Comparing MFP, FD Thresholds, and Perimetry
It seemed that there was something odd about the strongly suspect group. In an attempt to resolve what was different about them we examined data obtained from a psychophysical test conducted immediately before the MFP measurements. The psychophysical test is also based on the FD illusion and in large-scale clinical trials has been shown to discriminate subjects with glaucoma from normal subjects very effectively. 3 If the psychophysical test indicates that most of the strongly suspect group had glaucoma, then this would be good evidence that the MFP test was picking up glaucomatous damage that automated perimetry did not. 
We briefly explain the method for the psychophysical test (for a more detailed explanation see Reference 3), with the present subjects being a subset of a group of 330 subjects who took the same psychophysical threshold test up to seven times over 2 years. The psychophysical test involved finding the contrast threshold for seeing FD stimuli in four regions of the visual field (Fig. 4) . Note that the FD effect is observed down to threshold, 20 23 24 25 26 probably as a result of being generated by a rectifying nonlinearity. 25 27 In each of the present threshold experiments, a coarse grating whose contrast was modulated at 25.2 Hz was presented in each zone. We used the thin-plate spline method to derive four aggregate measures for HFA perimetry data for comparison with the four regions of the FD threshold experiments. To derive measures from the MFP to compare with the threshold data, we simply took weighted sums of the MFP amplitudes, for which the weights represented the proportion of MFP zone areas overlapping with each FD threshold region. 
When we constructed measures to compare the MFP and HFA data, we generated an additive model based on data from normal subjects to compensate for systematic variations in the MFP zone amplitudes. When comparing the MFP, perimetry, and threshold data we scaled the MFP amplitudes according to the additive model. This meant that smaller, less reliable MFP amplitudes were scaled up and reliable amplitudes scaled down. The final data types for comparison were MFP amplitudes scaled to correct for systematic zone-to-zone variation in normal subjects, HFA perimetry data, and FD threshold data; all data are expressed in decibels. In fact, all other possible ways of preparing the data including using amplitudes instead of decibels and inversely weighting the perimetry and FD threshold data were also examined. The method reported gave results as good or better than any other treatment.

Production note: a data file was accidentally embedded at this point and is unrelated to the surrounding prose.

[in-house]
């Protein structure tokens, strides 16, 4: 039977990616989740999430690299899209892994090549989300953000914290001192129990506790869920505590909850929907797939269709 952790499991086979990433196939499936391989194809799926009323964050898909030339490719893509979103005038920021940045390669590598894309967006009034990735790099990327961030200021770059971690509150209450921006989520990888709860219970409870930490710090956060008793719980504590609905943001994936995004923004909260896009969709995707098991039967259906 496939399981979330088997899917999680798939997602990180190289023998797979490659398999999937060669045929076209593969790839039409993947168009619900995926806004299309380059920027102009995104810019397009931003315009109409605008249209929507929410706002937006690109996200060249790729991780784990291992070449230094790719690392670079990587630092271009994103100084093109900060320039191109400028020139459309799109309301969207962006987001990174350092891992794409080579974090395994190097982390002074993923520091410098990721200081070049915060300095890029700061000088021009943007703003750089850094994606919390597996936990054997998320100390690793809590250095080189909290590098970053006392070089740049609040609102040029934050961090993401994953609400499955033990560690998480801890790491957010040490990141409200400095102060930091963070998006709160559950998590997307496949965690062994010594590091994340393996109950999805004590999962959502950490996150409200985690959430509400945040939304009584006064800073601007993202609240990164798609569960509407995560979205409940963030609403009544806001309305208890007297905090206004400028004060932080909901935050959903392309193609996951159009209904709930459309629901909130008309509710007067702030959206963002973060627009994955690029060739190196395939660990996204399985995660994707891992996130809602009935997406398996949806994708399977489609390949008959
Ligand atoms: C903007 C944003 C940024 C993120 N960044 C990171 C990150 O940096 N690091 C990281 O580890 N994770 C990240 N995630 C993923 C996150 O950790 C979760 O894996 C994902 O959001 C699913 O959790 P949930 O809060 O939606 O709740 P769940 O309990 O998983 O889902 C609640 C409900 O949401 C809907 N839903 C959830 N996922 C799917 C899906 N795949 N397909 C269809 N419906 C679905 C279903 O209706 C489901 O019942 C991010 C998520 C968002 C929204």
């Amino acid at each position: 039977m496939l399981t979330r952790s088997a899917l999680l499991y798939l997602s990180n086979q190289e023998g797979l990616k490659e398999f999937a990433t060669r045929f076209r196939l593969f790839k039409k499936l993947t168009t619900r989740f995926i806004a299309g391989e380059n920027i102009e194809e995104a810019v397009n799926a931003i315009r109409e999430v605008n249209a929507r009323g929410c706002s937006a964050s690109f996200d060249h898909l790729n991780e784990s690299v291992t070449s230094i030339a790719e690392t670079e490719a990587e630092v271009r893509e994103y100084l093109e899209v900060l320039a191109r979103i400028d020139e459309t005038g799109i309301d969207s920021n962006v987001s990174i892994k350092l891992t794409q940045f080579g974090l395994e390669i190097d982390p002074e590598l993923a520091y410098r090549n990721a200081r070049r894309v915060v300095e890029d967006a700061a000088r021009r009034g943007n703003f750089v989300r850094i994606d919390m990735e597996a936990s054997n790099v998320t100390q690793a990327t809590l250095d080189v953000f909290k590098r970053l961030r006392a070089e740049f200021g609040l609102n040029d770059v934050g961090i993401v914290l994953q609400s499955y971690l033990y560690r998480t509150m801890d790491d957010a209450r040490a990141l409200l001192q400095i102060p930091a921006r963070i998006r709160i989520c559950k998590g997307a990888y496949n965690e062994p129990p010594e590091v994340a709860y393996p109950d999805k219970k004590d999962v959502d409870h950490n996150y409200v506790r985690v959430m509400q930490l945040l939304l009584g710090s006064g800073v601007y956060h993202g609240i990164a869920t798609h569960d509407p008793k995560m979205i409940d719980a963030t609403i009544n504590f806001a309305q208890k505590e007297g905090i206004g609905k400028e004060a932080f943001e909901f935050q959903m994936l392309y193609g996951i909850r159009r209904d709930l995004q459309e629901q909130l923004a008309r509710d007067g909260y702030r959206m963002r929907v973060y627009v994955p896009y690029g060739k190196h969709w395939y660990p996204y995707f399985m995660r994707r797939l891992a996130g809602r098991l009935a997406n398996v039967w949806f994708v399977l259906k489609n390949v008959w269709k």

We first submitted the four measures from each experimental method to a principal components (PC) analysis and then used the significant components from each method to form a linear discriminant function 1 3 28 from the normal and glaucoma data. The FD threshold method yielded two significant principal components (with eigenvalues > 1, i.e., the proportion of variance for one of four independent variates). The question arises of whether the data rotation implicit in principal component analysis should be based on the glaucoma and normal data only, or on the data from all subjects. We tried both and found little difference in the outcomes. The average of the two methods is presented in graphic form in Figure 5 . Overall, the threshold method performed best, followed by the MFP and finally the perimetry-based measures. Note that the proportions of the strongly suspect group with diagnosis of glaucoma are reversed for the perimetry method compared with the two methods, when stimuli are used that elicit the FD illusion. 
Discussion
MFP amplitudes and measures derived from HFA perimetry were well correlated, in that significant correlation increasing with the number of significant MFP amplitudes obtained per eye (Table 1 , Fig. 3 ). The strongly suspect group showed the worst correlation with HFA AAP. Taken together, the results presented in Figures 3 and 5 suggest that the noncorrelation between HFA and the MFP for the strongly suspect group was due to HFA’s not detecting loss detected by both the MFP and the FD thresholds. Abnormal PERGs for visual field regions that are normal on automated perimetry have been reported before 29 as has good correlation between PERGs from the four quadrants of the visual field 30 and AAP. The large stimulus regions used here mean the detected loss is probably diffusely distributed in agreement with contrast threshold studies using similar stimuli. 3 The results obtained for the strongly suspect group in the current study (Figs. 3 and 5) indicate that diffuse early loss can be quantified by the MFP. 
Comparison with Perimetry